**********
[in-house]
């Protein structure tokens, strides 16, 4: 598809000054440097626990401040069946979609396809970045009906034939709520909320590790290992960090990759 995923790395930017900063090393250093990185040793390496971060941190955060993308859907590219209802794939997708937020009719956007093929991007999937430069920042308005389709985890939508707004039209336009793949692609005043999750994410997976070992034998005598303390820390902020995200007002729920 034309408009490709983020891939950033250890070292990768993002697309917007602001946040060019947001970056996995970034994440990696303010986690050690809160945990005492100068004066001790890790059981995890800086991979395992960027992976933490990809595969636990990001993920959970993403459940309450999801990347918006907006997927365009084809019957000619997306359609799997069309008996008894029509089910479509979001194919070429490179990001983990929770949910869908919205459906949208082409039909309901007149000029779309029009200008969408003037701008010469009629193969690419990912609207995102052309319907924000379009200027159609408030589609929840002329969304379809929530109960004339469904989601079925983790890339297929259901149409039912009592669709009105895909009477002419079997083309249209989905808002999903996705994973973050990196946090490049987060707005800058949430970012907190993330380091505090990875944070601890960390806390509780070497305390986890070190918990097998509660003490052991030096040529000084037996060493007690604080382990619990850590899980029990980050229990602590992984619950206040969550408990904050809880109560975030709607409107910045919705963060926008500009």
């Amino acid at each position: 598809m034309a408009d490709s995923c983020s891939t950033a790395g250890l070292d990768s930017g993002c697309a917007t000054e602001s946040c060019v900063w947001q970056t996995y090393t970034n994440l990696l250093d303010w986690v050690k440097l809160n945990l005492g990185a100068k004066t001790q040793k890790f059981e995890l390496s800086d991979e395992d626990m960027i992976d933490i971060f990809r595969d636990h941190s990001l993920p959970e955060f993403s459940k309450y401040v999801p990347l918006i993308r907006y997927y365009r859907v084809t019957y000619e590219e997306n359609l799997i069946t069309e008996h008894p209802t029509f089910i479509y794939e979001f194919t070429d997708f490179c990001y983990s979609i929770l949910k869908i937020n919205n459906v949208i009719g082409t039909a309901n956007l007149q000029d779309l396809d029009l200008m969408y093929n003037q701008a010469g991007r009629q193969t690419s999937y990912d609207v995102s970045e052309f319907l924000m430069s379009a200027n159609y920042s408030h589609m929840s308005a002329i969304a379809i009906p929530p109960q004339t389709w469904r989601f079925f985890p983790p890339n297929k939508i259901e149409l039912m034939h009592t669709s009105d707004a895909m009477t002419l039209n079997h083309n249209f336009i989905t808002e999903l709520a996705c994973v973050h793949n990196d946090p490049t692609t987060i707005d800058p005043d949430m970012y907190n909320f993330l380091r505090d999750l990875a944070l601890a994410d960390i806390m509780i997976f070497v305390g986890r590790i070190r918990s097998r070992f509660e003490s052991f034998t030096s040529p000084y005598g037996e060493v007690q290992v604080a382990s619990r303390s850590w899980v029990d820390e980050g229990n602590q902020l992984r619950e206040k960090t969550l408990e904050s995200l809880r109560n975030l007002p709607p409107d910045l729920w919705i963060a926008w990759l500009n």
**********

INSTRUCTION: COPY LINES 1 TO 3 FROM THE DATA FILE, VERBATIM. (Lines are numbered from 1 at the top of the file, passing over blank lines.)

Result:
[in-house]
């Protein structure tokens, strides 16, 4: 598809000054440097626990401040069946979609396809970045009906034939709520909320590790290992960090990759 995923790395930017900063090393250093990185040793390496971060941190955060993308859907590219209802794939997708937020009719956007093929991007999937430069920042308005389709985890939508707004039209336009793949692609005043999750994410997976070992034998005598303390820390902020995200007002729920 034309408009490709983020891939950033250890070292990768993002697309917007602001946040060019947001970056996995970034994440990696303010986690050690809160945990005492100068004066001790890790059981995890800086991979395992960027992976933490990809595969636990990001993920959970993403459940309450999801990347918006907006997927365009084809019957000619997306359609799997069309008996008894029509089910479509979001194919070429490179990001983990929770949910869908919205459906949208082409039909309901007149000029779309029009200008969408003037701008010469009629193969690419990912609207995102052309319907924000379009200027159609408030589609929840002329969304379809929530109960004339469904989601079925983790890339297929259901149409039912009592669709009105895909009477002419079997083309249209989905808002999903996705994973973050990196946090490049987060707005800058949430970012907190993330380091505090990875944070601890960390806390509780070497305390986890070190918990097998509660003490052991030096040529000084037996060493007690604080382990619990850590899980029990980050229990602590992984619950206040969550408990904050809880109560975030709607409107910045919705963060926008500009």
């Amino acid at each position: 598809m034309a408009d490709s995923c983020s891939t950033a790395g250890l070292d990768s930017g993002c697309a917007t000054e602001s946040c060019v900063w947001q970056t996995y090393t970034n994440l990696l250093d303010w986690v050690k440097l809160n945990l005492g990185a100068k004066t001790q040793k890790f059981e995890l390496s800086d991979e395992d626990m960027i992976d933490i971060f990809r595969d636990h941190s990001l993920p959970e955060f993403s459940k309450y401040v999801p990347l918006i993308r907006y997927y365009r859907v084809t019957y000619e590219e997306n359609l799997i069946t069309e008996h008894p209802t029509f089910i479509y794939e979001f194919t070429d997708f490179c990001y983990s979609i929770l949910k869908i937020n919205n459906v949208i009719g082409t039909a309901n956007l007149q000029d779309l396809d029009l200008m969408y093929n003037q701008a010469g991007r009629q193969t690419s999937y990912d609207v995102s970045e052309f319907l924000m430069s379009a200027n159609y920042s408030h589609m929840s308005a002329i969304a379809i009906p929530p109960q004339t389709w469904r989601f079925f985890p983790p890339n297929k939508i259901e149409l039912m034939h009592t669709s009105d707004a895909m009477t002419l039209n079997h083309n249209f336009i989905t808002e999903l709520a996705c994973v973050h793949n990196d946090p490049t692609t987060i707005d800058p005043d949430m970012y907190n909320f993330l380091r505090d999750l990875a944070l601890a994410d960390i806390m509780i997976f070497v305390g986890r590790i070190r918990s097998r070992f509660e003490s052991f034998t030096s040529p000084y005598g037996e060493v007690q290992v604080a382990s619990r303390s850590w899980v029990d820390e980050g229990n602590q902020l992984r619950e206040k960090t969550l408990e904050s995200l809880r109560n975030l007002p709607p409107d910045l729920w919705i963060a926008w990759l500009n």